Acid attacks on the rise: Sharmeen Obaid's documentary-making skills needed in the West

02:05 PM | 2 Mar, 2016
Acid attacks on the rise: Sharmeen Obaid's documentary-making skills needed in the West
While the South Asia remains on top of the list for acid attacks against women and a documentary by Pakistani-Canadian filmmaker Sharmeen Obaid Chinoy, Saving Face, which featured the acid throwing cases from Pakistan also won an Oscar award in 2012; Britain has also alarmingly witnessed over 100 such cases in 2015.

"The number of acid throwing attacks has doubled in last one decade and dozens of victim women continue to live a life where they are unable to recongnise their own faces in mirror," the Mirror said in a report.

What is the possible reason behind this rising number? The forensic consultant psychologist Ian Stephen, who also inspired production of crime series Cracker, argues that acid attacks are mainly related to cultural honour crimes and gang violence, and sometimes acts of jealousy committed by ex-partners or rejected lovers.

Ian Stephen continues that the acts of acid throwing a clear indication that attackers do not want the victim to die but they want to witness their suffering instead. Women are soft target of acid throwing and attackers have been hiring hit-men to execute such activities, the psychologist added.

"The destruction of victim's face is a typical target which is far more dangerous and condemnable than any other physical attacks, but still the substances used in such attacks are readily available everywhere," Ian said while arguing that any punishment awarded by the court cannot the compensate the suffering which the victims undergo their whole remaining life.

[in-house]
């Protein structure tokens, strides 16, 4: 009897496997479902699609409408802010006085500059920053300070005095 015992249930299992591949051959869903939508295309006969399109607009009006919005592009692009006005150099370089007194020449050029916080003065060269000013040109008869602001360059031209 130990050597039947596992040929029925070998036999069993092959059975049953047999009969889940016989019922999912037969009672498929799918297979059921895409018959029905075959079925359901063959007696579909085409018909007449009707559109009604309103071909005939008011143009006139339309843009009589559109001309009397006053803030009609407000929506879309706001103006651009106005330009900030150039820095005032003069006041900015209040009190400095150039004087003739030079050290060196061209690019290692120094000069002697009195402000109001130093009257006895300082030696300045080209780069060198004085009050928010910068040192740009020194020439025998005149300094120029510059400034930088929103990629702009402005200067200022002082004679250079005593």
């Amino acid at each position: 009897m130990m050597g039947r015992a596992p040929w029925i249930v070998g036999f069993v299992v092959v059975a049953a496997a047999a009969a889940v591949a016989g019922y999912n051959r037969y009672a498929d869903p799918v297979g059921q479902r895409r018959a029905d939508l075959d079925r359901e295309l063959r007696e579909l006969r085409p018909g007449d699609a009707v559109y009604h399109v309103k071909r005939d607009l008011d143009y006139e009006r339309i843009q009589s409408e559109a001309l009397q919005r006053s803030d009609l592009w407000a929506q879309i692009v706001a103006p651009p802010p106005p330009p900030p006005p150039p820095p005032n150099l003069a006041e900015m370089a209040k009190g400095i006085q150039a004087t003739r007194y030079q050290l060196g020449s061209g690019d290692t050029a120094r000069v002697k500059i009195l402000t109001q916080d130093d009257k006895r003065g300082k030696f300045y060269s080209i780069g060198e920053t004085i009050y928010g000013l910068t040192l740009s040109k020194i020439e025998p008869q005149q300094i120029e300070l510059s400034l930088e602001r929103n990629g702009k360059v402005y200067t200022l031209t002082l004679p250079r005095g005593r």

Azra (the 24-year-old girl given a hypothetical name), who is one of the acid attack victims, narrated the tragedy she underwent as saying that her own brother threw acid at her face when she attempted to report to police about being sexually abused by him as a child.

Her brother came to her house with a bottle and three sulfuric acid at her face, neck and chest; which resulted in severe burns at her vital body parts.  She was taken to hospital for treatment but never approached law enforcement authorities to registera legal complaint against her brother.

An now even two years after the attack, Azra continues to live a life full of sufferings. She is unable to reveal her scares to anyone except her sister and two close friends.

Talking about her brother, Azra said that revealing his crime will be nothing fruitful and additionally his family, wife and kids will be destroyed however I still feel sorry that he did this to me.